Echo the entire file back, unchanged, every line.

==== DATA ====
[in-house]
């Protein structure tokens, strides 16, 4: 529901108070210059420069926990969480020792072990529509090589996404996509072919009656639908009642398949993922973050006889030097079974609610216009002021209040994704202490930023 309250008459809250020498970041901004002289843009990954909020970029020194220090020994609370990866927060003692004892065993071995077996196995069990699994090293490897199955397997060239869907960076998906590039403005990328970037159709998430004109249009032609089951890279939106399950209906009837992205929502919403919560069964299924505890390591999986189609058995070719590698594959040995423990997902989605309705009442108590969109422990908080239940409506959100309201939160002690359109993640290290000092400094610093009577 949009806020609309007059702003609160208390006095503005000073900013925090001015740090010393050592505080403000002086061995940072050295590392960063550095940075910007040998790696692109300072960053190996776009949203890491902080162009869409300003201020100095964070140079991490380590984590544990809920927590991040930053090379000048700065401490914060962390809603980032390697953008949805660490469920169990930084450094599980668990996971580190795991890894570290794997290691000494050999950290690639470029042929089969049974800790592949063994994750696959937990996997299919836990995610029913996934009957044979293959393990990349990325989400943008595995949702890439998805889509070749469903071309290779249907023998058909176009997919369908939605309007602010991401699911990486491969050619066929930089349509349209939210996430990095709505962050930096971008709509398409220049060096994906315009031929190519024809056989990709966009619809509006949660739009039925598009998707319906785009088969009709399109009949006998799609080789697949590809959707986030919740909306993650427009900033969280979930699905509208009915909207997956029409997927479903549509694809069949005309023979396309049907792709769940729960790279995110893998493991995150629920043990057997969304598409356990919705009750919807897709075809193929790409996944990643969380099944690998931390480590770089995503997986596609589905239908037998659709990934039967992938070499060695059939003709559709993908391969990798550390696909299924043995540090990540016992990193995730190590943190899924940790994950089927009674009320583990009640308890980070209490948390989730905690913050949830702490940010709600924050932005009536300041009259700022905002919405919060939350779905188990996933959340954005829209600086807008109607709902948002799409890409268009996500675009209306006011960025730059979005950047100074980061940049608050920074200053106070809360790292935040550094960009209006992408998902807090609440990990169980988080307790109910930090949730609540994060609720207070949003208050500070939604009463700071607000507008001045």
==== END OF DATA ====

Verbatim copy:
[in-house]
């Protein structure tokens, strides 16, 4: 529901108070210059420069926990969480020792072990529509090589996404996509072919009656639908009642398949993922973050006889030097079974609610216009002021209040994704202490930023 309250008459809250020498970041901004002289843009990954909020970029020194220090020994609370990866927060003692004892065993071995077996196995069990699994090293490897199955397997060239869907960076998906590039403005990328970037159709998430004109249009032609089951890279939106399950209906009837992205929502919403919560069964299924505890390591999986189609058995070719590698594959040995423990997902989605309705009442108590969109422990908080239940409506959100309201939160002690359109993640290290000092400094610093009577 949009806020609309007059702003609160208390006095503005000073900013925090001015740090010393050592505080403000002086061995940072050295590392960063550095940075910007040998790696692109300072960053190996776009949203890491902080162009869409300003201020100095964070140079991490380590984590544990809920927590991040930053090379000048700065401490914060962390809603980032390697953008949805660490469920169990930084450094599980668990996971580190795991890894570290794997290691000494050999950290690639470029042929089969049974800790592949063994994750696959937990996997299919836990995610029913996934009957044979293959393990990349990325989400943008595995949702890439998805889509070749469903071309290779249907023998058909176009997919369908939605309007602010991401699911990486491969050619066929930089349509349209939210996430990095709505962050930096971008709509398409220049060096994906315009031929190519024809056989990709966009619809509006949660739009039925598009998707319906785009088969009709399109009949006998799609080789697949590809959707986030919740909306993650427009900033969280979930699905509208009915909207997956029409997927479903549509694809069949005309023979396309049907792709769940729960790279995110893998493991995150629920043990057997969304598409356990919705009750919807897709075809193929790409996944990643969380099944690998931390480590770089995503997986596609589905239908037998659709990934039967992938070499060695059939003709559709993908391969990798550390696909299924043995540090990540016992990193995730190590943190899924940790994950089927009674009320583990009640308890980070209490948390989730905690913050949830702490940010709600924050932005009536300041009259700022905002919405919060939350779905188990996933959340954005829209600086807008109607709902948002799409890409268009996500675009209306006011960025730059979005950047100074980061940049608050920074200053106070809360790292935040550094960009209006992408998902807090609440990990169980988080307790109910930090949730609540994060609720207070949003208050500070939604009463700071607000507008001045």